414 F2d 609 Davis v. Board of School Commissioners of Mobile County
414 F.2d 609
Birdie Mae DAVIS et al., Appellants-Cross Appellees,
United States of America et al., Appellants-Cross Appellees,
BOARD OF SCHOOL COMMISSIONERS OF MOBILE COUNTY et al., Appellees-Cross Appellants.
United States Court of Appeals Fifth Circuit.
June 3, 1969.
Rehearing Denied June 20, 1969.
Vernol R. Jansen, Jr., U. S. Atty., Mobile, Ala., Stephen J. Pollak, Asst. Atty. Gen., Jerris Leonard, Asst. Attys. Gen., Frank M. Dunbaugh, Walter Gorman, David Bonderman, Attys., Dept. of Justice, Washington, D. C., David L. Norman, Deputy Asst. Atty. Gen., for appellants.
Jack Greenberg, Norman Amaker, Michael Davidson, New York City, Vernon Z. Crawford, Frankie Fields, Mobile, Ala., for appellants Birdie Mae Davis et al.
Abram L. Philips, Jr., Pierre Pelham, Palmer Pillans, George F. Wood, James D. Brooks, Mobile, Ala., for appellees.
Before JOHN R. BROWN, Chief Judge, DYER, Circuit Judge, and HUNTER, District Judge.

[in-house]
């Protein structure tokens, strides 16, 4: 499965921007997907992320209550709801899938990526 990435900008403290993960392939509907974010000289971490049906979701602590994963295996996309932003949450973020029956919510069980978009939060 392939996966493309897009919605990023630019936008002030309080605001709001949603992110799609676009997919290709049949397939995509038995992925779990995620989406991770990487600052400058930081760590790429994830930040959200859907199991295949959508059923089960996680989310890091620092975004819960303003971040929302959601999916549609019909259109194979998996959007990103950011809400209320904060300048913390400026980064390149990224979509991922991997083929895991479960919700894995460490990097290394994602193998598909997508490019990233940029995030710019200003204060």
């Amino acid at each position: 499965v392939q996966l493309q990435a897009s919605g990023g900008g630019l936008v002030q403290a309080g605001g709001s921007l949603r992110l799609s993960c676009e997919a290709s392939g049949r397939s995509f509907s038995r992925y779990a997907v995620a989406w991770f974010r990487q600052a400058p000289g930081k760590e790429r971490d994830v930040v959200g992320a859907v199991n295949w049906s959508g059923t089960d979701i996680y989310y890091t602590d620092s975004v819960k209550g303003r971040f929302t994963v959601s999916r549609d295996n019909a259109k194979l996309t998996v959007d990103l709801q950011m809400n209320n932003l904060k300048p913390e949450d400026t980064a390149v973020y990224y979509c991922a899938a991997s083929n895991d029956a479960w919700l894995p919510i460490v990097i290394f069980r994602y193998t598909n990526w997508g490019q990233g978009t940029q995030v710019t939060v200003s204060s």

In No. 26,886 the District Court on July 29, 1968, entered an order formulating attendance zone lines for grades 1-8 in the city portion of the Mobile School System, adopted freedom of choice in the high school system, permitted transfer from a school into which a student was zoned if the student was in a racial minority of less than five percent, and continued a freedom of choice plan in the rural areas.
In Nos. 27,260 and 27,491 the District Court on December 20, 1968, and March 14, 1969, approved construction plans for the Howard and Toulminville schools respectively.
We consolidated and expedited these appeals for oral argument.
It is apparent that the District Court relied wholly upon and gave literal interpretation to the directive in our decision of March 12, 1968, 5 Cir., 393 F.2d 690, that new attendance zones be drawn on a non-racial basis and ignored the unequivocal directive to make a conscious effort in locating attendance zones to desegregate and eliminate past segregation. The record shows and the statistics prove that the attendance zones formulated by the District Court are constitutionally insufficient and unacceptable, and such zones must be redrawn.